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I used R to predict the event A = "yes" given certain parameters for B1, B2. The results are P(A = "yes"|B1 = "a", B2 = "b") = 0.88. And P(A = "no"|B1 = "a", B2 = "b") = 0.12. But when I did it in Excel, I got P(A = "yes"|B1 = "a", B2 = "b") = 0.81. It cannot be right as all other conditional probabilities in R and Excel are precisely the same. What formula do you we use in R to calculate P(A = "yes"|B1 = "a", B2 = "b"). I used 1. Laplace smoothing (k = 1) So I used (count +k)/(N + k * |class|) for prior probabilities and added 1 to all counts prior to calculating conditional probabilities. 2. I used Bayes' Thm. P(A = "yes" | B1 = "a", B2 = "b") = (P(B1 = "a")|A= "yes") * P(B2 = "b"|A = "yes") * P(A = "yes"))/P(B1 = "a", B2 = "b"), where P(B1 = "b1", B2 = "b2") = P(B1 = "a"|A= "yes") * P(B2 = "b"|A = "yes") * P(A = "yes") + P(B1 = "a"|A= "no") * P(B2 = "b"|A = "no") * P(A = "no")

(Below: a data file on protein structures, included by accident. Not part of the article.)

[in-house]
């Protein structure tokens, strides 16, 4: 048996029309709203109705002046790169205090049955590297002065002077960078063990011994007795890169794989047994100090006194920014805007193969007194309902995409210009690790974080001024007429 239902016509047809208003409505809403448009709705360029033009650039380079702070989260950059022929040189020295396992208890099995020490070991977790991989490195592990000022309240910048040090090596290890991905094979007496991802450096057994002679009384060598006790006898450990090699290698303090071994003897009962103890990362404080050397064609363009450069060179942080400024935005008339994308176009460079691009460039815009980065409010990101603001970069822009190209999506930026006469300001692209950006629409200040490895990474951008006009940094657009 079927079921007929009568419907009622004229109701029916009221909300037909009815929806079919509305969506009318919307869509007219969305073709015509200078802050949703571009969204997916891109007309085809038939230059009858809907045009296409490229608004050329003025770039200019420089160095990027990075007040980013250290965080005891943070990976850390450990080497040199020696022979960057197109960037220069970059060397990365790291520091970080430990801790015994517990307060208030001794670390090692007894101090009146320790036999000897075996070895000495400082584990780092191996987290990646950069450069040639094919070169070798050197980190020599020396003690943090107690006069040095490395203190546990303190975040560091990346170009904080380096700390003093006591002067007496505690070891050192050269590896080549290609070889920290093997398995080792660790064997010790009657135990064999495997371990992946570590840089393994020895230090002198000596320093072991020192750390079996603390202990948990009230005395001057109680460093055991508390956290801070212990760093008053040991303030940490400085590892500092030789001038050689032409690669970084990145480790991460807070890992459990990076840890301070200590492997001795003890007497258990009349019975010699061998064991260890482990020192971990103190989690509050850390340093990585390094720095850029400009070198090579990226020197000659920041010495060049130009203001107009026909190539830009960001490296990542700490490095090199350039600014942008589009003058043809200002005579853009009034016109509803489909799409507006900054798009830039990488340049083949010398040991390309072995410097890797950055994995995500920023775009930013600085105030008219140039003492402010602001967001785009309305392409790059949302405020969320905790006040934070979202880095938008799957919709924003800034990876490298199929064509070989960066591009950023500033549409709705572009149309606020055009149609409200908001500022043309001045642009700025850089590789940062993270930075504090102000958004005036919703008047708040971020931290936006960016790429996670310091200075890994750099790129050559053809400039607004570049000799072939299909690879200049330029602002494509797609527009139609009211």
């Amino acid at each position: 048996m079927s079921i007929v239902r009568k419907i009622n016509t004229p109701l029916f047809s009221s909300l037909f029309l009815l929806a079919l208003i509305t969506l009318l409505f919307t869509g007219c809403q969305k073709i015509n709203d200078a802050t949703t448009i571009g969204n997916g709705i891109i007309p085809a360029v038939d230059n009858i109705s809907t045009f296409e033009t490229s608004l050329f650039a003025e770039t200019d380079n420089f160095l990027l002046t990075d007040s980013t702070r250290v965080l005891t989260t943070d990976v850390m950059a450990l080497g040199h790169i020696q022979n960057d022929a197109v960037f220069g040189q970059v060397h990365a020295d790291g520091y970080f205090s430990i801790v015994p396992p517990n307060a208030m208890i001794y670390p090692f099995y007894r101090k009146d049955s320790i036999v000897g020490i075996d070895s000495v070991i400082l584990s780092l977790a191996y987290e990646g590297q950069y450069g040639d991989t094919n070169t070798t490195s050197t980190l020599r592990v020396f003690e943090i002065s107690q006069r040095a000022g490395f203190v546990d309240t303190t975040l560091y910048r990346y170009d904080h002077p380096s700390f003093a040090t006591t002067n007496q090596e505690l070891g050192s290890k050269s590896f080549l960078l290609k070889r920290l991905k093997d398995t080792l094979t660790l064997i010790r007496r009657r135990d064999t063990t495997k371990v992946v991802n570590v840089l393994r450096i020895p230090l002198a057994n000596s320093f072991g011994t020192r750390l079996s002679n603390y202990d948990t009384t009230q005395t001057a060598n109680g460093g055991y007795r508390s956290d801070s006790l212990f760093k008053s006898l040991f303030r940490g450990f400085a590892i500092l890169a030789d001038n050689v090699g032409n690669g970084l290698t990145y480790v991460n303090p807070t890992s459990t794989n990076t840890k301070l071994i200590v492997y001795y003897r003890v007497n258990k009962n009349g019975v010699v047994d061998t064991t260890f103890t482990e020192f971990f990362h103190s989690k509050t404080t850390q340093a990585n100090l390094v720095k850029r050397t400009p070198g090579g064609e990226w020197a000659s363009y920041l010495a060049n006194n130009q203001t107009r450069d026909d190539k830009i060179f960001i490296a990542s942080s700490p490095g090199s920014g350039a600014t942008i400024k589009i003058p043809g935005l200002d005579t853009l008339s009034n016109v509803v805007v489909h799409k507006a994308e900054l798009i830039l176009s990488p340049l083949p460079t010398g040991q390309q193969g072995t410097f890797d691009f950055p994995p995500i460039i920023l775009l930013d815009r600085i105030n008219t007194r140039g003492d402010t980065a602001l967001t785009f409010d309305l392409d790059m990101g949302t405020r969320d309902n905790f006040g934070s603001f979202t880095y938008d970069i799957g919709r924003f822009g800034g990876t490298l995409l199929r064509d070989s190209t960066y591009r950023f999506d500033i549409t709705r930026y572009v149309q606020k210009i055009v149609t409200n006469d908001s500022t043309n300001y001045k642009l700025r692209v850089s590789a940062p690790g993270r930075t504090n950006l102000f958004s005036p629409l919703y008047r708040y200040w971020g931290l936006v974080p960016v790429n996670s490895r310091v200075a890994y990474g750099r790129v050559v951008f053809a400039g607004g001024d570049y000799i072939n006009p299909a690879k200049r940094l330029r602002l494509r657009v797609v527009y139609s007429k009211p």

What am I doing wrong? Why are my answers not the same?

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    $\begingroup$ could you please reformat your text to be easier to read, right now it's really hard to parse. $\endgroup$ Nov 9, 2017 at 7:04
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    $\begingroup$ Also "I used R" is not really sufficient to understand what were you doing given the fact that there is >10 000 R packages. $\endgroup$
    – Tim
    Nov 9, 2017 at 7:21
  • $\begingroup$ I used the naive bayes package to predict the probability: $\endgroup$
    – Yelena
    Nov 9, 2017 at 16:20
  • $\begingroup$ classifier <- naiveBayes(train1, train1$Conversion,laplace=1) $\endgroup$
    – Yelena
    Nov 9, 2017 at 16:20
  • $\begingroup$ predictions_1 <- predict(classifier,test1,type="raw") # Predict classes $\endgroup$
    – Yelena
    Nov 9, 2017 at 16:20

1 Answer 1

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The answer is that when we calculate the posterior probability with Laplace smoothing, Laplace smoothing with k= 1 is applied only to conditional probabilities but not prior probabilities (since they are not zeros). That is the reason why the answer was a bit off.

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